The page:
Osteoarthritis is the most common form of arthritis, affecting millions of people worldwide. It occurs when the protective cartilage on the ends of your bones wears down over time. Although osteoarthritis can damage any joint in your body, the disorder most commonly affects joints in your hands, knees, hips and spine. Osteoarthritis symptoms can usually be effectively managed, although the underlying process cannot be reversed. Staying active, maintaining a healthy weight and other treatments may slow progression of the disease and help improve pain and joint function.
A Calcaneal spur, or commonly known as a heel spur, occurs when a bony outgrowth forms on the heel bone. Calcaneal spurs can be located at the back of the heel (dorsal heel spur) or under the sole (plantar heel spur). Heel spurs can be located at the back of the heel or under the heel, beneath the sole of the foot. Heel spurs at the back of the heel are frequently associated with inflammation of the Achilles tendon (tendinitis) and cause tenderness and pain at the back of the heel made worse while pushing off the ball of the foot.
Lumbar spinal stenosis is a lower back condition whereby either the spinal canal or one or more of the vertebral foramina becomes narrowed. Lumbar spinal stenosis is typically caused by degenerative arthritis. Patients can develop low back pain as well as pain, weakness, and numbness or decreased sensation in the legs. Some people with spinal stenosis may not have symptoms. Others may experience pain, tingling, numbness and muscle weakness. Symptoms can worsen over time.
Osteomalacia refers to a marked softening of your bones, most often caused by severe vitamin D deficiency. The softened bones of children and young adults with osteomalacia can lead to bowing during growth, especially in weight-bearing bones of the legs. Osteomalacia in older adults can lead to fractures. Osteomalacia differs from the more-common condition of having a low vitamin D level. Osteomalacia also differs from osteoporosis, which causes bone thinning.
Cervical spondylosis is a common, age-related condition that affects the joints and discs in your cervical spine, which is in your neck. It's also known as cervical osteoarthritis or neck arthritis. It develops from wear and tear of cartilage and bones. While it's largely due to age, it can be caused by other factors as well. Poor posture might also play a role in the development of spinal changes that result in cervical spondylosis.
Degenerative disk disease is when normal changes that take place in the disks of your spine causes pain. Spinal disks are like shock absorbers between the vertebrae, or bones, of your spine. They help your back stay flexible, so you can bend and twist. As you get older, they can show signs of wear and tear. They begin to break down and may not work as well. As the disk continues to break down, or with continued stress on the spine, the inner nucleus pulposus may actually rupture out from the annulus. This is a ruptured, or herniated, disk. The fragments of disc material can then press on the nerve roots located just behind the disk space. This can cause pain, weakness, numbness, or changes in sensation. Most disk herniations happen in the lower lumbar spine, especially between the fourth and fifth lumbar vertebrae and between the fifth lumbar vertebra and the first sacral vertebra (the L4-5 and L5-S1 levels).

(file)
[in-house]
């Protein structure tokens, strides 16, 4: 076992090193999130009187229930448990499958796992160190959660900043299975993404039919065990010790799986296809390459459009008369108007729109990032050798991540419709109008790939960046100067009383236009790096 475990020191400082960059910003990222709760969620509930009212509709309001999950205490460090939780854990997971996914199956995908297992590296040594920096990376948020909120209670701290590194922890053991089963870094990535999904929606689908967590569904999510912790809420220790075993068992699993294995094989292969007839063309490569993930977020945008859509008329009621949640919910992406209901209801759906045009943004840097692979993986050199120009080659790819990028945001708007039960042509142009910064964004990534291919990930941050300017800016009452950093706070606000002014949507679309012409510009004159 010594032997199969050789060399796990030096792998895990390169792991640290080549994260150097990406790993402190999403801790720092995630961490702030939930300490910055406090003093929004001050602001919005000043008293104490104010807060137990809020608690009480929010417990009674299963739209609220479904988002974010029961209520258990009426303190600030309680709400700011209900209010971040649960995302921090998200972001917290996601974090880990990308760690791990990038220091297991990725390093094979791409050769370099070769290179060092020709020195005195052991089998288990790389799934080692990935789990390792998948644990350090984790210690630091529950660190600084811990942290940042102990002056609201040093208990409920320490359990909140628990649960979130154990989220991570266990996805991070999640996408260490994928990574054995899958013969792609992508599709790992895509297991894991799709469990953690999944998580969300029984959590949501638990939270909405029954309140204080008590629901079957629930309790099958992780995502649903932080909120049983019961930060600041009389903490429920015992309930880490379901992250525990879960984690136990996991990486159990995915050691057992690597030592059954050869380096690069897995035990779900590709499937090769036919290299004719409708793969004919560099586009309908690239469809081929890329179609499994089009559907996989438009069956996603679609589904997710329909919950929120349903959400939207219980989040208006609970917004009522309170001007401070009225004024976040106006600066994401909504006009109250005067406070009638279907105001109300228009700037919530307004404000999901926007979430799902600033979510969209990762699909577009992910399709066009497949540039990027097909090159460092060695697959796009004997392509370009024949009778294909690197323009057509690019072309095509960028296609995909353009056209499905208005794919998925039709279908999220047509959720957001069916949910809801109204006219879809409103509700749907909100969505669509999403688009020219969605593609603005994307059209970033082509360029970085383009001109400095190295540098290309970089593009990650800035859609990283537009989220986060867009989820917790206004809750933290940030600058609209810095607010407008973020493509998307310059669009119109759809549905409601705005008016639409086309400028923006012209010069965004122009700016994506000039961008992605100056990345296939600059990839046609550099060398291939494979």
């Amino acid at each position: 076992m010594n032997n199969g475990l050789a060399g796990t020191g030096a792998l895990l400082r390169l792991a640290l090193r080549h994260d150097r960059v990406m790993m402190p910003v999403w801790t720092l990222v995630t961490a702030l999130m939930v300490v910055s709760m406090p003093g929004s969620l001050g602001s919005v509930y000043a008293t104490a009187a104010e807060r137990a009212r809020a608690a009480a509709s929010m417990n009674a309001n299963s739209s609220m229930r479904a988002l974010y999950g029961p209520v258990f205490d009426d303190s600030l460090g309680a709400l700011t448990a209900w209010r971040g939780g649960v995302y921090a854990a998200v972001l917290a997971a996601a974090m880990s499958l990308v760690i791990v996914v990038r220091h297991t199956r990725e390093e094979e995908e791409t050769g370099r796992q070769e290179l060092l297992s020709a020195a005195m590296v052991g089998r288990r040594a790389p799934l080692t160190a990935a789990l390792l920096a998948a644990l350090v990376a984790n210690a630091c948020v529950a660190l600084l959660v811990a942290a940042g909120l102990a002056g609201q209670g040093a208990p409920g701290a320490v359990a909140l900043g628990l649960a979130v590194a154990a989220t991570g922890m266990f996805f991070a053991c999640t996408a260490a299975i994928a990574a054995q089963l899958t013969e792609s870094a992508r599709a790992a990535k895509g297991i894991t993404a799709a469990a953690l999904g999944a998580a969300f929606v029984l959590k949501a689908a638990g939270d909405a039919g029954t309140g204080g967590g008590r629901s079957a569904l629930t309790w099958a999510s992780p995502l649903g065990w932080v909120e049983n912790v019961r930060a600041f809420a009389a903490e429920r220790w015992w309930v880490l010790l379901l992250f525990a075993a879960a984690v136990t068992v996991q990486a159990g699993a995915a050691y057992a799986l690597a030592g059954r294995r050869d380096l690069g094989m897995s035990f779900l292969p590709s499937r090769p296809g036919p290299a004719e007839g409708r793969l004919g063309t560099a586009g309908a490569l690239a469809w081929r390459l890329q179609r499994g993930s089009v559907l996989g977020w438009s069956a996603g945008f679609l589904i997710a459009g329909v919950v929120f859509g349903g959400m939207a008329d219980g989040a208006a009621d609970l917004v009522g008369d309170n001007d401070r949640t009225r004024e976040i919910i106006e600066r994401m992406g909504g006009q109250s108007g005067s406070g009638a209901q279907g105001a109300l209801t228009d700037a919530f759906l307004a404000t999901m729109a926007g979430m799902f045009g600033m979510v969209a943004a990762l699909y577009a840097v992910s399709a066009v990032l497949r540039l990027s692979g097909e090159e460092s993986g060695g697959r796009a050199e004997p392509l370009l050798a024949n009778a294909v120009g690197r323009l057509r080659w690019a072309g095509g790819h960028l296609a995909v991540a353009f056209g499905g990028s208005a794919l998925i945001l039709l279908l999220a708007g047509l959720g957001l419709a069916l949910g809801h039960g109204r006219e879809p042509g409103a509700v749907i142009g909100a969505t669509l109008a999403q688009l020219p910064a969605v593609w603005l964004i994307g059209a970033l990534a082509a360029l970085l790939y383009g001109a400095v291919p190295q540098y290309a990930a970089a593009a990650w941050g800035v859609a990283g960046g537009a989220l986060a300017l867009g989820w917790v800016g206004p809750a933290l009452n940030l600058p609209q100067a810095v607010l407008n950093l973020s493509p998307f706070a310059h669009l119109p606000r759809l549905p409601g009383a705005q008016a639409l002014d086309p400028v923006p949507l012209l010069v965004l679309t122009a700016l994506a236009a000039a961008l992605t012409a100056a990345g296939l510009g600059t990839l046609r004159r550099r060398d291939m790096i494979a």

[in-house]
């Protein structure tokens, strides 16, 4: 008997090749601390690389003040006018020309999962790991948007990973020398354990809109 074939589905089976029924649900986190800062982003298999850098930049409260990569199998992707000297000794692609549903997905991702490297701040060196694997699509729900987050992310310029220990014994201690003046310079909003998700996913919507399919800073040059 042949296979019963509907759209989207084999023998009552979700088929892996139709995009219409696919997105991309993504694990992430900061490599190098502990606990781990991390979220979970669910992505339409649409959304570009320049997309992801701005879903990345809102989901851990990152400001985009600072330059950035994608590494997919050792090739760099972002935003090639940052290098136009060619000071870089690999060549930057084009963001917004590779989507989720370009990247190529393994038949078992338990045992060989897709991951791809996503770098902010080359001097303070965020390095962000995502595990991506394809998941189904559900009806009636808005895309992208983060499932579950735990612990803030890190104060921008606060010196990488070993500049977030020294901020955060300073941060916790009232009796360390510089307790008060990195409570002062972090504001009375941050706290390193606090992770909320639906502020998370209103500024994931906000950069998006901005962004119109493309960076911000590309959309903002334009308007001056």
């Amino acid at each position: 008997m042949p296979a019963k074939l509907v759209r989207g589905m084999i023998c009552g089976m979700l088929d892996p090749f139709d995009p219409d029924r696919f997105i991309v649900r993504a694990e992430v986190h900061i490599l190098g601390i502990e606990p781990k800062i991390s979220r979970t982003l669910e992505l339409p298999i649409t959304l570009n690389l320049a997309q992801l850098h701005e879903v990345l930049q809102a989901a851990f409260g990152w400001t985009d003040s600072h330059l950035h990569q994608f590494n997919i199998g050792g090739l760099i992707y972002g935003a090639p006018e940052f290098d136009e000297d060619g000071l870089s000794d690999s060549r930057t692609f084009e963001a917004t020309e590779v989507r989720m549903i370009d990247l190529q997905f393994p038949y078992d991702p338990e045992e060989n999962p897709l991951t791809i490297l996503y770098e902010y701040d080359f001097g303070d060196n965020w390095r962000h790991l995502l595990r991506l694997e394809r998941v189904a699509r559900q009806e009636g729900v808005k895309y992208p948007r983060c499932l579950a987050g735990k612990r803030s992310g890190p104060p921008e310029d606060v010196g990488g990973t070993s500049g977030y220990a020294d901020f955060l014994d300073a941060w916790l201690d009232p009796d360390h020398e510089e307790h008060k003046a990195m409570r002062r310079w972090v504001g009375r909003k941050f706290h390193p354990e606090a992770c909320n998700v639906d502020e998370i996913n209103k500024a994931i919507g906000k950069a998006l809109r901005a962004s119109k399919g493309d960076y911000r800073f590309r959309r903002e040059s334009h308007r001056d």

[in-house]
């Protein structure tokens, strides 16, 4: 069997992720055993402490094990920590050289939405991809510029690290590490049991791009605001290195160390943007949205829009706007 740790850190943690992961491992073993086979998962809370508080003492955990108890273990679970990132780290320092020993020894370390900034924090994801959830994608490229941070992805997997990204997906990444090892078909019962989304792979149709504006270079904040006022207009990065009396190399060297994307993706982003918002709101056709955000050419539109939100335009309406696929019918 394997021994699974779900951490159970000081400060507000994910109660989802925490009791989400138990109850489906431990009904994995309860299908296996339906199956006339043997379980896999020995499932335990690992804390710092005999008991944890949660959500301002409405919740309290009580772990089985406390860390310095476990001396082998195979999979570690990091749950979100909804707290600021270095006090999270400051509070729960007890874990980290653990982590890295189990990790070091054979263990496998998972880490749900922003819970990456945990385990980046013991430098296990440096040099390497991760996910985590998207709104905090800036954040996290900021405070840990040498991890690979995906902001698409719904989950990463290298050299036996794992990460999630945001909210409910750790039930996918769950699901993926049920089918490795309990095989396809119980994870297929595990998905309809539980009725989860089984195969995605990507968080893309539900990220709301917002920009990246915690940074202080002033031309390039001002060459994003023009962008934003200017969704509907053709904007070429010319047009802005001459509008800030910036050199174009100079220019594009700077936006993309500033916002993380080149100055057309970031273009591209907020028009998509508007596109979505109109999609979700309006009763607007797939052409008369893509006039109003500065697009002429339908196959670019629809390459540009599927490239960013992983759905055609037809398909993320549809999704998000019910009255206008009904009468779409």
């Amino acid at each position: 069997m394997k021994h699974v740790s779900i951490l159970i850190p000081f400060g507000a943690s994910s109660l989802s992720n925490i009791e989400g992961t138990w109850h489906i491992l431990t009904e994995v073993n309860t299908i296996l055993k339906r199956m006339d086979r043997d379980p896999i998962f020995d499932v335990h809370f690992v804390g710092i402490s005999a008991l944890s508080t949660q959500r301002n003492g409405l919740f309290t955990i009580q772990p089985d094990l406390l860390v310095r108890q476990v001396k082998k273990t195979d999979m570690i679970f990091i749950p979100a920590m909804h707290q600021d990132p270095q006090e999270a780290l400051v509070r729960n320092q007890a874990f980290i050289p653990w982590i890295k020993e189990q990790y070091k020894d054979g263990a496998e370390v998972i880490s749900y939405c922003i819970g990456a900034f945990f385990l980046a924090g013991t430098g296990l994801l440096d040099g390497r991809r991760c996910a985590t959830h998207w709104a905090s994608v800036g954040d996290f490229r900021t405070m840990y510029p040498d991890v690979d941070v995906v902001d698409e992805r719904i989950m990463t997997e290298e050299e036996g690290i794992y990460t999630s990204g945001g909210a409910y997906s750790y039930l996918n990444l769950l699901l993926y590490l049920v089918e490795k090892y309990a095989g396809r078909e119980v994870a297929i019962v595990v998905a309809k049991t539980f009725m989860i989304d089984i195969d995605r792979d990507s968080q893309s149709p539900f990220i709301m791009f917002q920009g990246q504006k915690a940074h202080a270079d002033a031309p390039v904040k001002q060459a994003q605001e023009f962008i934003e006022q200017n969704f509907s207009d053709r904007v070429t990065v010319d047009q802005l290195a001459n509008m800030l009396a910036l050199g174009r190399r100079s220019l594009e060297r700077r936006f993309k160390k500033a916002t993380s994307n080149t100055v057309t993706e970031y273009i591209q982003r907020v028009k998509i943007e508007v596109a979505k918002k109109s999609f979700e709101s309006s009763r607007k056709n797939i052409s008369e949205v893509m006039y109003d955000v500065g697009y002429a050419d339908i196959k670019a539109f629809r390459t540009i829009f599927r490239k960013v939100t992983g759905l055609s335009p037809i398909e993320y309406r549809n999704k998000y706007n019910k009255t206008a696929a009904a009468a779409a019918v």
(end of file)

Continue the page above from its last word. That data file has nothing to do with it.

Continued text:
Osteoporosis is a bone disease that occurs when the body loses too much bone, makes too little bone, or both. As a result, bones become weak and may break from a fall or, in serious cases, from sneezing or minor bumps. Osteoporosis means "porous bone." Viewed under a microscope, healthy bone looks like a honeycomb. When osteoporosis occurs, the holes and spaces in the honeycomb are much larger than in healthy bone. Osteoporotic bones have lost density or mass and contain abnormal tissue structure. As bones become less dense, they weaken and are more likely to break.
Lumbar spondylosis is a degenerative condition that develops gradually over time, being more common in older individuals. This condition can also be referred to as spinalÂ osteoarthritis. It occurs due to the wear-and-tear of the bones that happens from normal everyday movement. The lower spine is composed of disc-like structures that are cushioned by soft gel-like sections in between them.
Sciatica, No more!
The sharp, shooting pain of sciatica is enough to take your breathe away. Treat the numbing pain before it gets worse.
The term sciatica describes the symptoms of leg pain—and possibly tingling, numbness, or weakness—that originate in the lower back and travel through the buttock and down the large sciatic nerve in the back of each leg. Sciatica is often characterized by one or more of the following symptoms Constant pain in only one side of the buttock or leg. Leg pain that is often described as burning, tingling, or searing. Weakness, numbness, or difficulty moving the leg, foot, and/or toes. A sharp pain that may make it difficult to stand up or walk. Pain that radiates down the leg and possibly into the foot and toes.